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The 10 Best Albums of August 2022
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Ezra Furman knows that the joys and fears of trans women are doubled to either extreme compared to those of their cis counterparts, as violent transmisogyny continues to run rampant and women who share her experiences are forced to live in the shadows.

Ezra Furman Builds a Shrine to Trans Survival on All of Us Flames
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In terms of both the joyful force it exudes and the restrictive forces imposed upon it, femininity is inherently violent. Going back to the earliest examples of mythology, you can usually find some reference to an orderly, masculine representation of the sun, serving as a foil to the chaos of the moon that forcibly bends the tides and weather to its will under the cover of night.

10 New Albums to Listen to Today
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Ezra Furman knows that the joys and fears of trans women are doubled to either extreme compared to those of their cis counterparts, as violent transmisogyny continues to run rampant and women who share her experiences are forced to live in the shadows.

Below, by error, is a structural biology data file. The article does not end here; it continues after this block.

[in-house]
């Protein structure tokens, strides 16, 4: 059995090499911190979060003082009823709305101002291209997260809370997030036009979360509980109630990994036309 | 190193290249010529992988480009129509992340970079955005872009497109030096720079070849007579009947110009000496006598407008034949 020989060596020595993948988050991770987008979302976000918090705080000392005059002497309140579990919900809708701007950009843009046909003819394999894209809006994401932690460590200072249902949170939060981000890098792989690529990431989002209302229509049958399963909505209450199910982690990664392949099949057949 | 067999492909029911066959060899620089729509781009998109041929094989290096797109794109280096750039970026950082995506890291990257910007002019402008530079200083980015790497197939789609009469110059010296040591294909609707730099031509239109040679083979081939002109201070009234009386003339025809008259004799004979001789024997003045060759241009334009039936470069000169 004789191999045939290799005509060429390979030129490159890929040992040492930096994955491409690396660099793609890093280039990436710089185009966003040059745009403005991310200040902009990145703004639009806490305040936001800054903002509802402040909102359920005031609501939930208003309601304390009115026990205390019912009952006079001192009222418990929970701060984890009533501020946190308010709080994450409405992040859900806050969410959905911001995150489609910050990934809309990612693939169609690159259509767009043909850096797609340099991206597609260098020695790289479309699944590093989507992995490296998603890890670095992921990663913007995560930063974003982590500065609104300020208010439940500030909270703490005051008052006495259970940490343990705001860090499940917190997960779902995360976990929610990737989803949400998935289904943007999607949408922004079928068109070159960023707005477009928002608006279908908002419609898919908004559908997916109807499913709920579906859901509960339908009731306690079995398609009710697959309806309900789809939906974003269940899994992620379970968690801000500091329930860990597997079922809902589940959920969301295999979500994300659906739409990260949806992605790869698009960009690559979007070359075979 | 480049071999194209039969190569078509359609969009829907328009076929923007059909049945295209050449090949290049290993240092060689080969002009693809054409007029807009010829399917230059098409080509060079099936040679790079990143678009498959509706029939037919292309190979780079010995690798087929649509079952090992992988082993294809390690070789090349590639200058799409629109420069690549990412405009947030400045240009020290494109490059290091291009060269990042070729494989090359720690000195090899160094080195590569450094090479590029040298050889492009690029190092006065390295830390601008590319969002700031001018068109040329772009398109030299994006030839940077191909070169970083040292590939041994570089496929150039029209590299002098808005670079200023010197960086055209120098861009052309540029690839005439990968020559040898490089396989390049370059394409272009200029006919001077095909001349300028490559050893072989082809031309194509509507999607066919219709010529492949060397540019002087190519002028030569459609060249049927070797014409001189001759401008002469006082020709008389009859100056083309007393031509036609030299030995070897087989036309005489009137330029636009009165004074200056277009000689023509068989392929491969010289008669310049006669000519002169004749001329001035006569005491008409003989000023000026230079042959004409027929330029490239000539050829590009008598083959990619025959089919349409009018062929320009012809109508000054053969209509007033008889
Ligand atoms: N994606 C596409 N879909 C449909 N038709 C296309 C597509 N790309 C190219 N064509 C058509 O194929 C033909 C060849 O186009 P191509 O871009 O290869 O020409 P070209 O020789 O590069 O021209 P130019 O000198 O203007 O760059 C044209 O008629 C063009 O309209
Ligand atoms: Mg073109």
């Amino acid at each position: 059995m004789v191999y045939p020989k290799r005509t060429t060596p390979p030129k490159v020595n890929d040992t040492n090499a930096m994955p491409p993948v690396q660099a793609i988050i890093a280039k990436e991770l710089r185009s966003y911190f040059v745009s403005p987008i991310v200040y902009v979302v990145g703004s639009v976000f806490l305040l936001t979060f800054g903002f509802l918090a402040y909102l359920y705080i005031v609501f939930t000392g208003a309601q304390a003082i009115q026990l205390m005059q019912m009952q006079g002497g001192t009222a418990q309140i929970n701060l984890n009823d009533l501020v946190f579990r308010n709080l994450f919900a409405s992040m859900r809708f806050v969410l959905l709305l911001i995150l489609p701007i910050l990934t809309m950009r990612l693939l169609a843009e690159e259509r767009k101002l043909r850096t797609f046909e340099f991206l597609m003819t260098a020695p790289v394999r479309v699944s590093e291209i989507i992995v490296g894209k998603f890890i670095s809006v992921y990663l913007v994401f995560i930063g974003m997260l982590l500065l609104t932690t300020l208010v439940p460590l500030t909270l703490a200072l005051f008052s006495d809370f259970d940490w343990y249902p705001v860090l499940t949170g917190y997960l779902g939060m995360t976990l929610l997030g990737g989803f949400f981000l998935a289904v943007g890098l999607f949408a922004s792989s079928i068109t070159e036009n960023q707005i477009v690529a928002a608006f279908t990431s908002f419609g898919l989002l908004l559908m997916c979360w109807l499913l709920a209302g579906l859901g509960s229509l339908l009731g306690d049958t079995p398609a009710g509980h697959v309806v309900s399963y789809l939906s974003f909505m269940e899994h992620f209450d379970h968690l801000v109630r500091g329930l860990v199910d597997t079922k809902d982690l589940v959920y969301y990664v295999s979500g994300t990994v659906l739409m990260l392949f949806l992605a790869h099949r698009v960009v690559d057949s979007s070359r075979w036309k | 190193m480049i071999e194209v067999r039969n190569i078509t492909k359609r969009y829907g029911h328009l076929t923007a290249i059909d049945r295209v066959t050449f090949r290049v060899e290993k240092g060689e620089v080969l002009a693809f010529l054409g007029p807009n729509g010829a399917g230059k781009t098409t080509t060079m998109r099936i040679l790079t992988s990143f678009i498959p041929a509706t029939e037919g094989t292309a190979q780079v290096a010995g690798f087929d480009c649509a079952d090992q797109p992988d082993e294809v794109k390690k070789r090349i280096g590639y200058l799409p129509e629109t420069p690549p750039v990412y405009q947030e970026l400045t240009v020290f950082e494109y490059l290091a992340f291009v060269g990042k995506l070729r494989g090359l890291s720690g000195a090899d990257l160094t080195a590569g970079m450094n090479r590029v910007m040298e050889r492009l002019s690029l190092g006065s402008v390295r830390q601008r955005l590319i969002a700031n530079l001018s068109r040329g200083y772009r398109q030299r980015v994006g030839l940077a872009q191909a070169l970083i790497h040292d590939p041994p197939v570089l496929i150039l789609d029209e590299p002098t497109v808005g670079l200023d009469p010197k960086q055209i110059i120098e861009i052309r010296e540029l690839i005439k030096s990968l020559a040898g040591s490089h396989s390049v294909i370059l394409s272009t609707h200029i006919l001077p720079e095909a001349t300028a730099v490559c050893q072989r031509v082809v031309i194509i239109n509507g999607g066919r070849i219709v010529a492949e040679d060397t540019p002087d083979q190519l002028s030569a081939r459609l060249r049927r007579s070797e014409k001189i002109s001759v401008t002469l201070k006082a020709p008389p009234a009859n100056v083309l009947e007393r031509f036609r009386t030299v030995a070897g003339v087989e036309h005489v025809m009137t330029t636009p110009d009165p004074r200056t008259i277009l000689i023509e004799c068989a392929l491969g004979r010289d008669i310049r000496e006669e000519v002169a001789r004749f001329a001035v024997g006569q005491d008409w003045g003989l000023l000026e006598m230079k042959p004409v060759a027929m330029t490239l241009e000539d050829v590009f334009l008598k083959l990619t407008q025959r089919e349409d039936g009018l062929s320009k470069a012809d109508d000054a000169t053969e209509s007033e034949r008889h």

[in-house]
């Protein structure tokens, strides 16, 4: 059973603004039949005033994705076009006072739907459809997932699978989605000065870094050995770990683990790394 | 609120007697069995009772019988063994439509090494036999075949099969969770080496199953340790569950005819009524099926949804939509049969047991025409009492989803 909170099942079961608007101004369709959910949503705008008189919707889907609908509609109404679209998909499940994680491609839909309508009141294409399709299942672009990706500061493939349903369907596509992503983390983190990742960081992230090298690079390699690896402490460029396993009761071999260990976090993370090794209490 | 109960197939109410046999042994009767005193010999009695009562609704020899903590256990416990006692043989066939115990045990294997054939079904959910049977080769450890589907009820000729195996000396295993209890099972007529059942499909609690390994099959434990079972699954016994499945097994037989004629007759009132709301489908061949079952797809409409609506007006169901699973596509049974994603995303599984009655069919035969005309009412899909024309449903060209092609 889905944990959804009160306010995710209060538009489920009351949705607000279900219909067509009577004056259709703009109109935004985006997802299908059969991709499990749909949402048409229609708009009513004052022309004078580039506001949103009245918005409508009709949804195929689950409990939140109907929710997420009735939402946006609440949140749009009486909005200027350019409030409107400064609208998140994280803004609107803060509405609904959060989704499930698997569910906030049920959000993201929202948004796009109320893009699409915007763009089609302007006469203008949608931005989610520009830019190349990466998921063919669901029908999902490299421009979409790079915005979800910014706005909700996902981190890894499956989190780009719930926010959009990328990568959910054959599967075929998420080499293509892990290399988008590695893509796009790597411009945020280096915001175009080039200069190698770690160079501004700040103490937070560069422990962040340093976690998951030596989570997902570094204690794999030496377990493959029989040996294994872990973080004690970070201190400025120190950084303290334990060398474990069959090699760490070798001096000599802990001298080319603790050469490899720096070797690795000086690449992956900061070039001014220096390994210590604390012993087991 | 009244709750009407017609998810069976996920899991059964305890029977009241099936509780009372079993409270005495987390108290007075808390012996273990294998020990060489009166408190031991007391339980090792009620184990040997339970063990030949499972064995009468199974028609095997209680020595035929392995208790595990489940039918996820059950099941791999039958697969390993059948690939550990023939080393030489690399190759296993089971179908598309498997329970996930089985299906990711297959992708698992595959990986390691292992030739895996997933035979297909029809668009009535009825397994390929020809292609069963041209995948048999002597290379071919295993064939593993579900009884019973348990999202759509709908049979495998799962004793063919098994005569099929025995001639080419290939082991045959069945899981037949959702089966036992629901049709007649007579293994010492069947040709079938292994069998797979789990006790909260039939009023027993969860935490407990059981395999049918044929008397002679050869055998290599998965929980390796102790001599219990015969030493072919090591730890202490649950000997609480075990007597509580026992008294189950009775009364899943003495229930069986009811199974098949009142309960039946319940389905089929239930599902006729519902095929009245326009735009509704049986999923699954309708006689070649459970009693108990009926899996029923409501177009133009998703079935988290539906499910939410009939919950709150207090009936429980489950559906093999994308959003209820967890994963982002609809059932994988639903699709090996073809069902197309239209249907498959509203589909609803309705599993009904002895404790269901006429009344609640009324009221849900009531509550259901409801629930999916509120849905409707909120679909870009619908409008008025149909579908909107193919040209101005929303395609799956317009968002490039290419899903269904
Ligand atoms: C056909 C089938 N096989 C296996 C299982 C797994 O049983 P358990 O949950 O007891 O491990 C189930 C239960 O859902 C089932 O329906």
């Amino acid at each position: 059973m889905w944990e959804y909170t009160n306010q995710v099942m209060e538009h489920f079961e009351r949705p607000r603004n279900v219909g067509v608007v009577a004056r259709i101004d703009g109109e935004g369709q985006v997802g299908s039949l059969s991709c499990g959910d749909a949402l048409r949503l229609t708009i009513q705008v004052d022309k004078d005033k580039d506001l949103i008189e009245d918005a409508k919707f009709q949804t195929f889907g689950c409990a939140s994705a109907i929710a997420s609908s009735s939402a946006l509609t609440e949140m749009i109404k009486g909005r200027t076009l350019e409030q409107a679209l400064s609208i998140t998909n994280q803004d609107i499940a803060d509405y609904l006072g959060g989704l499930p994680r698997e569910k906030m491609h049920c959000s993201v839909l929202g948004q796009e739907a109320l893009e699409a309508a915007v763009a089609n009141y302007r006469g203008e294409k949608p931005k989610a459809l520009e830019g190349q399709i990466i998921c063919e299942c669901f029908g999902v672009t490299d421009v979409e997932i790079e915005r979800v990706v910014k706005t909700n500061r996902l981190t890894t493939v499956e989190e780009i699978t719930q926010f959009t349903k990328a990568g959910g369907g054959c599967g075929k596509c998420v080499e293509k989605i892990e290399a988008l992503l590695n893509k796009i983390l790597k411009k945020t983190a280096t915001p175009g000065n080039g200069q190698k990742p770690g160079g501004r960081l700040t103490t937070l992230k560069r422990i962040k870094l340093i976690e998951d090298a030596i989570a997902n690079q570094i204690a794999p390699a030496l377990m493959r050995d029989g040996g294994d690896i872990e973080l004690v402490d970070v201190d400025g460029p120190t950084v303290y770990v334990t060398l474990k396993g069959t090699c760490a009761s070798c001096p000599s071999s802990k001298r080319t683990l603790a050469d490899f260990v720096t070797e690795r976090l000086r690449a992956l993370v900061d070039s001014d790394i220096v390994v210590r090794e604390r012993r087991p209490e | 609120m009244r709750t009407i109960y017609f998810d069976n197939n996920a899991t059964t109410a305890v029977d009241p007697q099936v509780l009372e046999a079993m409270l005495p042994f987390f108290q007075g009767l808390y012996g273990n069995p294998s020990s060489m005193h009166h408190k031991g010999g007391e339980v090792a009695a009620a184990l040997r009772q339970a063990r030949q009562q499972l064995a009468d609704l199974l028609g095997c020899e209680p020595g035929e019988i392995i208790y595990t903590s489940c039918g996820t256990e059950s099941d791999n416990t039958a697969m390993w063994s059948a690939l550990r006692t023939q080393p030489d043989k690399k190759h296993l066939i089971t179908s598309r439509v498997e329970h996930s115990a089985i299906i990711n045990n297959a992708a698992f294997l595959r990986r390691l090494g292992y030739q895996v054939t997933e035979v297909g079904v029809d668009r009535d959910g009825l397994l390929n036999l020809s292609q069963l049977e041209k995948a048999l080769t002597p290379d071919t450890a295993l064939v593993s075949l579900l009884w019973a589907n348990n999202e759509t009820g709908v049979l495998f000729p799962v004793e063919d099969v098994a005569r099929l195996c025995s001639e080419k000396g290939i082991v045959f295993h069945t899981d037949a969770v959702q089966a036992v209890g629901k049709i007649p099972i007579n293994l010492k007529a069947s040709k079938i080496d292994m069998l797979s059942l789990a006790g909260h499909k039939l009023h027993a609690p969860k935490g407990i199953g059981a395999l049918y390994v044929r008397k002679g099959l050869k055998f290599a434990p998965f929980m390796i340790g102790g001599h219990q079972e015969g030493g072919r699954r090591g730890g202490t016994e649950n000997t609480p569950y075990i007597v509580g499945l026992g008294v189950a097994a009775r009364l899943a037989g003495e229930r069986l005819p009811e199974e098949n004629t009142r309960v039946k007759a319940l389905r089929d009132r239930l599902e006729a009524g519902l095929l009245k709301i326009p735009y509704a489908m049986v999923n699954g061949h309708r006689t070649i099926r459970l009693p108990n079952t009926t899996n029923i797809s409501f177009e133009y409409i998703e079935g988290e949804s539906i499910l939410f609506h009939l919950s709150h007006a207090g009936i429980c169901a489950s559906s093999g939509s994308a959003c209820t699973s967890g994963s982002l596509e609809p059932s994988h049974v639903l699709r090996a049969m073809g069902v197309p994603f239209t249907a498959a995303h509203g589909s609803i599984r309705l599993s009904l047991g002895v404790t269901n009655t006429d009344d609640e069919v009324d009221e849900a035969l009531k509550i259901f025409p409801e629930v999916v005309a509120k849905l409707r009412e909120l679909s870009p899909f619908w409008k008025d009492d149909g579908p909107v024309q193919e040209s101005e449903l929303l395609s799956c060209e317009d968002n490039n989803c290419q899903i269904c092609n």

The 10 Albums We’re Most Excited About in August
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More notable August 26 releases: Blondie: Against The Odds 1974-1982, Bret McKenzie: Songs Without Jokes, Eyedress: FULL TIME LOVER, Ezra Furman: All of Us Flames, Kaitlyn Aurelia Smith: Let’s Turn It Into Sound, Laufey: Everything I Know About Love, Marcus King: Young Blood, Muse: Will of the People, Pantha du Prince: Garden Gaia, Pianos Become the Teeth: Drift, Tedeschi Trucks Band: I Am The Moon: IV. Farewell, Valerie June: Under Cover

Soak up the New Track from Jess Cornelius, “No Difference”
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New Zealand-born, Australia-raised and a current Los Angeles resident, Jess Cornelius has settled down with a new track titled “No Difference.”
The former member of Melbourne’s Teeth & Tongue released her first solo EP in 2017 titled Nothing Is Lost, and is now making her return with today’s standalone new track.

Paste reviews Thee Oh Sees’ Drop
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Drop continues an impressive 10-year streak during which Thee Oh Sees—under various names and spellings—have put out at least one album every year…Drop plays like some lost weekend at the Fillmore West circa 1966-71.

Paste interviews Mikal Cronin
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“It’s good to start with a bang, and then lead them somewhere weird,” says Mikal Cronin, summing up the philosophy behind his second solo LP and first for Merge Records, MCII.